My mother once remarked that because I went to Catholic and Episcopalian services, I must like the ceremonial flavor of the more ritualized  “high church” sects. I wasn’t going to church so I could get religion. I was going to try to figure out what other people got out of it. What I concluded was that the ritual seems to calm and comfort the people who attend these churches. Ritual is comforting. We know what to expect, we know what we are supposed to do. Ritual, like meditation, has a calming effect on the human psyche.

Rituals need a purpose, though, and I have never found purpose in a purely religious ritual. I see the point of the ritual in a wedding. I can see the point of ritual when it comes to memorial or funeral services. I see the point of other rituals that mark life transitions, like the naming of a baby or graduation or the passage to adulthood. I understand why human beings want these rituals to formalize life transitions. It doesn’t mean they are any less real if there is no ritual, but it does recognize the transition publicly, and we all want our major life changes to be recognized by others. Recognizing those life transitions is one of the main reasons I got ordained with the Church of the Flying Spaghetti Monster and filed my credentials with the Pulaski County Clerk. Those rituals need to be recognized regardless of religious persuasion or non-belief.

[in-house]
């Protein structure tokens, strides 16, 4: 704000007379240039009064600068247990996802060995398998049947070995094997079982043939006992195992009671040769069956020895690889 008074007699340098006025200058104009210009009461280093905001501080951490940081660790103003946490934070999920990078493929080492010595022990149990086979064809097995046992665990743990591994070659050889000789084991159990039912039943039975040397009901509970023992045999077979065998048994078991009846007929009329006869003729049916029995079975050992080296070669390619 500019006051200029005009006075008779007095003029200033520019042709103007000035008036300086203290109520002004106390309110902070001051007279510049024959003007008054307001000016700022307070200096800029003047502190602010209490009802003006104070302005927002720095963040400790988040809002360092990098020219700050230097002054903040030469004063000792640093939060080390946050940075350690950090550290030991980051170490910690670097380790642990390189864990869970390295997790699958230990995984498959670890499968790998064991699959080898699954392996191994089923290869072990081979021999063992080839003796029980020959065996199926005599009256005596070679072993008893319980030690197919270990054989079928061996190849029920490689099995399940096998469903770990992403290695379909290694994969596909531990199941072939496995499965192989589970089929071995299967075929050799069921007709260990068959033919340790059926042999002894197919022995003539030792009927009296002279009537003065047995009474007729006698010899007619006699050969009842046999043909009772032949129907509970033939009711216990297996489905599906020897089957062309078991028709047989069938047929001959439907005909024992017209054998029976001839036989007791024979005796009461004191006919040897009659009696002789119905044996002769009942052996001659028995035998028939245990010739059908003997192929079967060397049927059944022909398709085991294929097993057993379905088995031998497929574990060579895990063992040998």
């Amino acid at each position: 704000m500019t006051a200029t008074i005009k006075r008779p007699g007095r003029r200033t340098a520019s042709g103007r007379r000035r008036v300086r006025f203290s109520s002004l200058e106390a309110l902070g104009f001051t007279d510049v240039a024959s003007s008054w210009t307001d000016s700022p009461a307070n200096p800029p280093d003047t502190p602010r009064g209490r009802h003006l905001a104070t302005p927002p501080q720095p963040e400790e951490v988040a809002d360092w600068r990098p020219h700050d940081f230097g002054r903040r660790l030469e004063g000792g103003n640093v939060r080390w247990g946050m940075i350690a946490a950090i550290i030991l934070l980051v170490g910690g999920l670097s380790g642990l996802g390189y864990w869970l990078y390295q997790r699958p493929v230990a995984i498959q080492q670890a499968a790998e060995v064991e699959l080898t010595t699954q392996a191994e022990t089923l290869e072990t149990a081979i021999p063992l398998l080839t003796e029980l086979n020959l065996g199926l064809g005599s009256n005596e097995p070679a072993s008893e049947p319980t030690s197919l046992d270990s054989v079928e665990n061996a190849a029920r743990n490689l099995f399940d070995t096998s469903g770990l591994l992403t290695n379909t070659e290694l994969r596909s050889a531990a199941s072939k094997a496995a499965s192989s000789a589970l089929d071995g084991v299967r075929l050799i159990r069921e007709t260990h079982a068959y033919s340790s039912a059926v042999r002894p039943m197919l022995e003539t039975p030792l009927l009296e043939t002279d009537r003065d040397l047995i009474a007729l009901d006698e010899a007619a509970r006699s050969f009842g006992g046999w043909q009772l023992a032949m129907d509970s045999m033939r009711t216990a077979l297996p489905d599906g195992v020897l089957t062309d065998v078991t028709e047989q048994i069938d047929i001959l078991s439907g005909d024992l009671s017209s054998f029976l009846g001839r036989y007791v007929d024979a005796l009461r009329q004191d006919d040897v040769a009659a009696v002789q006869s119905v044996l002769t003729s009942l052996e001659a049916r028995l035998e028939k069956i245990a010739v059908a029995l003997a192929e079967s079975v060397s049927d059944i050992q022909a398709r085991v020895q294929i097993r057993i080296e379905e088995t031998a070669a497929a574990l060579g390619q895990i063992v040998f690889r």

When I got married, I agreed to a church wedding. Mostly that was because a church wedding was important to my beloved mother-in-law, who has a very strong faith. She knew this was the only wedding either of her children was likely to have, and it needed to be right for her. Skip and I would have been perfectly happy – and just as married – to have a judge say the words and sign the certificate on our front porch, followed, of course, by a kegger for our law school buddies. Instead, we were married in a giant church and had a reception at a country club.

We had our child baptized for the same reason – not because I wanted to do it, but because it was important to his grandparents. We took him to church when he was about 5 or 6 because we thought he needed to have had that experience. In retrospect, that was an exercise we didn’t need to put him through. I enjoyed the young adult Sunday school class that we went to there, though, and a few of those classmates I still call friends.

I’ll never forget the Sunday the minister of that church decided to teach our class. We were reading something attributed to Paul, and I was challenging at least half of what the blessed apostle wrote.